Literally, being on a tree limb is risky because it requires good balance and careful footing in order to keep from falling. You are hanging out over space without much in the way of support. Similarly, metaphorically being out on a limb describes a situation in which one screw-up can send you crashing to the metahporical ground, which hurts just as much as, if not more, than actual real-life ground.

On this cold, quiet autumn morning at barely five minutes past eight I find myself in my daughter Daisy's room. The smallest and therefore warmest room in this old, four story, circa 1920s, chilly house, devoid of central heat.

I am sitting at the white particle board desk scavenged a decade ago from some roadside trash heap. Proving the old adage that "one man's trash is another man's treasure" and a frugal single mother's delight!

I marvel as I watch a woodpecker corkscrew her way up and down a branch of the black walnut tree outside my window. It is amazing to me that she is fearless as she hangs upside down some 20 feet or more above the ground. She is beautiful. She is dove gray with delicate black markings. Her back is speckled like her distant cousin the quail. Her cheeks have dark stripes and her head looks as if she is wearing a tiny toupee. I watch her tapping her way up and down each branch stopping every once in a while to hop to a limb above or below. Methodically tap, tap, taping her way along this intricate network of limbs and foliage, twigs and leaf, branching out in an almost dizzying myriad of directions.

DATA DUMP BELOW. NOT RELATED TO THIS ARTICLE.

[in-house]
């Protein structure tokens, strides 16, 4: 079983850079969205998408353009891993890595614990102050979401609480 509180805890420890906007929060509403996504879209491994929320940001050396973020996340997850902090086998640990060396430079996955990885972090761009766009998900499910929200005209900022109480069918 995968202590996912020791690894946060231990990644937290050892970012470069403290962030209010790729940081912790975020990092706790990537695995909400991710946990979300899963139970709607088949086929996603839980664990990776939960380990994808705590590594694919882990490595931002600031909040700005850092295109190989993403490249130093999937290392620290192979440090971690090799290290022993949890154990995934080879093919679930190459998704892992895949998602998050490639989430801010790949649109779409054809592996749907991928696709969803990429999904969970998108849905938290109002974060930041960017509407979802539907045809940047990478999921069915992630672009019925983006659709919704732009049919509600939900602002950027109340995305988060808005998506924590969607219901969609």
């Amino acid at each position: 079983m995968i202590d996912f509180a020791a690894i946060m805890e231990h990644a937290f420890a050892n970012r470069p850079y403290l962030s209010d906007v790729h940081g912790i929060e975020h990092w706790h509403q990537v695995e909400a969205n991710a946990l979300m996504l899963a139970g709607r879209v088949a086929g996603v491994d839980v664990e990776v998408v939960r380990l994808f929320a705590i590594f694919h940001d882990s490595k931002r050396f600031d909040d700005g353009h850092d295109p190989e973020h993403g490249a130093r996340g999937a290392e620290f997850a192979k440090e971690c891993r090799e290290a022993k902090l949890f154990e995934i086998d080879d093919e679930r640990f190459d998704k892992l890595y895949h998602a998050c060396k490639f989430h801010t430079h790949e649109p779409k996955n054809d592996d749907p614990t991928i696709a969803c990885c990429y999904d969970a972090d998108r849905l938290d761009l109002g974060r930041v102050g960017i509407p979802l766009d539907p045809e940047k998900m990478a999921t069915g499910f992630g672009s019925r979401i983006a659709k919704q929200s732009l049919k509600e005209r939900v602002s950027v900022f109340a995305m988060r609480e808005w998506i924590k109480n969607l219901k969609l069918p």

As I sit here at my keyboard, sipping from a steaming cup of hot sassafras tea I wonder what instinct in her tells her to do this and then I see her stop as if she has found some delicacy. I offer a silent prayer to the Creator that she has not found a termite, or a bark beetle, or worse!

Behind her I see a squirrel out for his morning run along the lower limbs of the same tree. Performing a solo adagio of leaps and bounds from branch to bough. Two totally different animals, two different species even, living in perfect harmony on the same tree.

Other smaller less colorful birds twitter and flit from branch to branch. The sunlight filters down creating "hot spots" of light on the twigs, branches and trunk on the East side of the tree and dappled shadows on the Southern and Western sides of the same branches and trunk.

The squirrel has stopped. He is arching his tail friskily up and over his tan and charcoal back as he studiously investigates a small black walnut which he rolls round and round in his tiny four fingered hands. Nature holds such perfection. I see patches of a cerulean blue sky through the green and yellow leaves of this magnificent sprawling tree which is perfectly centered and exquisitely framed by French windows with brass hasps and hinges.

Decals of Winnie the Pooh dressed in a nightcap and flannel gown snuggling with his little paranoid pal Piglet, while he dreams of pots full of sweet honey, are faded and curling on two of the six window panes. Carefully stuck there long ago by the delicate hands of a child who still believed that bears could talk and a certain blue donkey named Eeyore was not bi-polar.

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